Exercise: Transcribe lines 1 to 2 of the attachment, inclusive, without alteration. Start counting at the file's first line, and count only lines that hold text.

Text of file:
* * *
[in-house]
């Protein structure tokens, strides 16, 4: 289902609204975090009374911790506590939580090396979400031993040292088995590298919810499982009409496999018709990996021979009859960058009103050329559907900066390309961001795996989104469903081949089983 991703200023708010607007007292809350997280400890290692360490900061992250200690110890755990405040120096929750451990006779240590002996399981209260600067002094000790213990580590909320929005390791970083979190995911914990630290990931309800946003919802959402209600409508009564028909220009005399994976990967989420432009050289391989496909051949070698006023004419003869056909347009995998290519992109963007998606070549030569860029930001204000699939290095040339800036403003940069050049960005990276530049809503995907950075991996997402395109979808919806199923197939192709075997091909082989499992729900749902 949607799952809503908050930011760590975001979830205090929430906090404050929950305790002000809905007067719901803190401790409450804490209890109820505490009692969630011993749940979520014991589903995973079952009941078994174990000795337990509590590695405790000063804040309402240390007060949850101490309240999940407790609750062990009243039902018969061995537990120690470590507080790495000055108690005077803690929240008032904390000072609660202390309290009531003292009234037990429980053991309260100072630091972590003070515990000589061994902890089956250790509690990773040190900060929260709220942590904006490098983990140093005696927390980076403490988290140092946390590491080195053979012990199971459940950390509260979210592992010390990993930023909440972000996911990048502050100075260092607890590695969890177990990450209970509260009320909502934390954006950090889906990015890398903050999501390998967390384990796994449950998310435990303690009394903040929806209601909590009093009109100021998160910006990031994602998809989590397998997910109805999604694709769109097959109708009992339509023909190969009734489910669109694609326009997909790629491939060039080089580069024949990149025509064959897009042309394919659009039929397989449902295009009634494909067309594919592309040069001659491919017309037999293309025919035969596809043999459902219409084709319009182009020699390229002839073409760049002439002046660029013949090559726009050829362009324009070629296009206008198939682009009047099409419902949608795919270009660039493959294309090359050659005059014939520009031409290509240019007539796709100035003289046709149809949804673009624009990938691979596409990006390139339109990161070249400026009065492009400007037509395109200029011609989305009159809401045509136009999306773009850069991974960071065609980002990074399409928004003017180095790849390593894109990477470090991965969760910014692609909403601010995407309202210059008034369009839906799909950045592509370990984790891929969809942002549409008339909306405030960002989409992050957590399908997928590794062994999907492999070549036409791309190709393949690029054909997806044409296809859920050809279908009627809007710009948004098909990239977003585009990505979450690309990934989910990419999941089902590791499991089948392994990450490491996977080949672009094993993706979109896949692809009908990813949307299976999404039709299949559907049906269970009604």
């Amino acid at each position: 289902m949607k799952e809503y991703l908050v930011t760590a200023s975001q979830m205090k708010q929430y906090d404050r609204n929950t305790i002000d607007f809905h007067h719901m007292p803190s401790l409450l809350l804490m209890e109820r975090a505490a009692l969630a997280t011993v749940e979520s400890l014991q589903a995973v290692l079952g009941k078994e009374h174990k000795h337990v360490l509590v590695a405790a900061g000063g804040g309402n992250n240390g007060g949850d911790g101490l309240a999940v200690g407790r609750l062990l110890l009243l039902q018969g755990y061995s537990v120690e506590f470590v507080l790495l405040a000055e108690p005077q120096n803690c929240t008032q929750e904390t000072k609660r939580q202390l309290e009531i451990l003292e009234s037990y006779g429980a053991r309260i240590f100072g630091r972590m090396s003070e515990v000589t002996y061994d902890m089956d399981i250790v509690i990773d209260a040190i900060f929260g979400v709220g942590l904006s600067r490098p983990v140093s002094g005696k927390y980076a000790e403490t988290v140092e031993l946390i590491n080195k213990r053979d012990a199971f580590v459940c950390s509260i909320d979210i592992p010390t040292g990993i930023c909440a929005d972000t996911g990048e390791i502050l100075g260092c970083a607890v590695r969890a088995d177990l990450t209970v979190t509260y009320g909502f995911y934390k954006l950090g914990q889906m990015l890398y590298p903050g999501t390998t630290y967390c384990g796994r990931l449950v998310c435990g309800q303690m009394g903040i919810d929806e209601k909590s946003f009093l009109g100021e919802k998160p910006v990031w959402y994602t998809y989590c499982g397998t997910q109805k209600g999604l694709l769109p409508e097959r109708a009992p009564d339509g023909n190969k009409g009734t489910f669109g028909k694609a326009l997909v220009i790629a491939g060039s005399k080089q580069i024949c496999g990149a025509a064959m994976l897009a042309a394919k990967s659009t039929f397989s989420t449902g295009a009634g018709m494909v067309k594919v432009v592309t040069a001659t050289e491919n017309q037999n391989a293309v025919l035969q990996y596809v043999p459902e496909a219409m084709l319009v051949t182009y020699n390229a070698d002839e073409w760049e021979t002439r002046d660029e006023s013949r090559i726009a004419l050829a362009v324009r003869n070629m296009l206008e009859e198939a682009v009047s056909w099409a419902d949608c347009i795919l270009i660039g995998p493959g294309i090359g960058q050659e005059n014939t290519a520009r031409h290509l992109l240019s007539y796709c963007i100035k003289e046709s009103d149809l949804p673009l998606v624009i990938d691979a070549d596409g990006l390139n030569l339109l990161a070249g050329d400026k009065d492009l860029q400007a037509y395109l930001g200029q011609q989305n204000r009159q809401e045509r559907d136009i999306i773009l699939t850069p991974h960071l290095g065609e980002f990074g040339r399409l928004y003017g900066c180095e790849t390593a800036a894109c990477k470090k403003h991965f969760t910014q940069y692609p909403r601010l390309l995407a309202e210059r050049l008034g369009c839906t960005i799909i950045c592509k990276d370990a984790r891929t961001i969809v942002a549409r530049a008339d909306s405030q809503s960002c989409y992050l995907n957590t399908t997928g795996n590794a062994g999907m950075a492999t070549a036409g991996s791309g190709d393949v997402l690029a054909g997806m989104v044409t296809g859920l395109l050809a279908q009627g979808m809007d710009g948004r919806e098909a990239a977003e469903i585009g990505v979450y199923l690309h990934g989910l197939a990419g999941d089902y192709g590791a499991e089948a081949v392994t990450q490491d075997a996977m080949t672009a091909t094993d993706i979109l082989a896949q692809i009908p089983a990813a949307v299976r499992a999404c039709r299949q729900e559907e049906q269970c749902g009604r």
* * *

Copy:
[in-house]
């Protein structure tokens, strides 16, 4: 289902609204975090009374911790506590939580090396979400031993040292088995590298919810499982009409496999018709990996021979009859960058009103050329559907900066390309961001795996989104469903081949089983 991703200023708010607007007292809350997280400890290692360490900061992250200690110890755990405040120096929750451990006779240590002996399981209260600067002094000790213990580590909320929005390791970083979190995911914990630290990931309800946003919802959402209600409508009564028909220009005399994976990967989420432009050289391989496909051949070698006023004419003869056909347009995998290519992109963007998606070549030569860029930001204000699939290095040339800036403003940069050049960005990276530049809503995907950075991996997402395109979808919806199923197939192709075997091909082989499992729900749902 949607799952809503908050930011760590975001979830205090929430906090404050929950305790002000809905007067719901803190401790409450804490209890109820505490009692969630011993749940979520014991589903995973079952009941078994174990000795337990509590590695405790000063804040309402240390007060949850101490309240999940407790609750062990009243039902018969061995537990120690470590507080790495000055108690005077803690929240008032904390000072609660202390309290009531003292009234037990429980053991309260100072630091972590003070515990000589061994902890089956250790509690990773040190900060929260709220942590904006490098983990140093005696927390980076403490988290140092946390590491080195053979012990199971459940950390509260979210592992010390990993930023909440972000996911990048502050100075260092607890590695969890177990990450209970509260009320909502934390954006950090889906990015890398903050999501390998967390384990796994449950998310435990303690009394903040929806209601909590009093009109100021998160910006990031994602998809989590397998997910109805999604694709769109097959109708009992339509023909190969009734489910669109694609326009997909790629491939060039080089580069024949990149025509064959897009042309394919659009039929397989449902295009009634494909067309594919592309040069001659491919017309037999293309025919035969596809043999459902219409084709319009182009020699390229002839073409760049002439002046660029013949090559726009050829362009324009070629296009206008198939682009009047099409419902949608795919270009660039493959294309090359050659005059014939520009031409290509240019007539796709100035003289046709149809949804673009624009990938691979596409990006390139339109990161070249400026009065492009400007037509395109200029011609989305009159809401045509136009999306773009850069991974960071065609980002990074399409928004003017180095790849390593894109990477470090991965969760910014692609909403601010995407309202210059008034369009839906799909950045592509370990984790891929969809942002549409008339909306405030960002989409992050957590399908997928590794062994999907492999070549036409791309190709393949690029054909997806044409296809859920050809279908009627809007710009948004098909990239977003585009990505979450690309990934989910990419999941089902590791499991089948392994990450490491996977080949672009094993993706979109896949692809009908990813949307299976999404039709299949559907049906269970009604």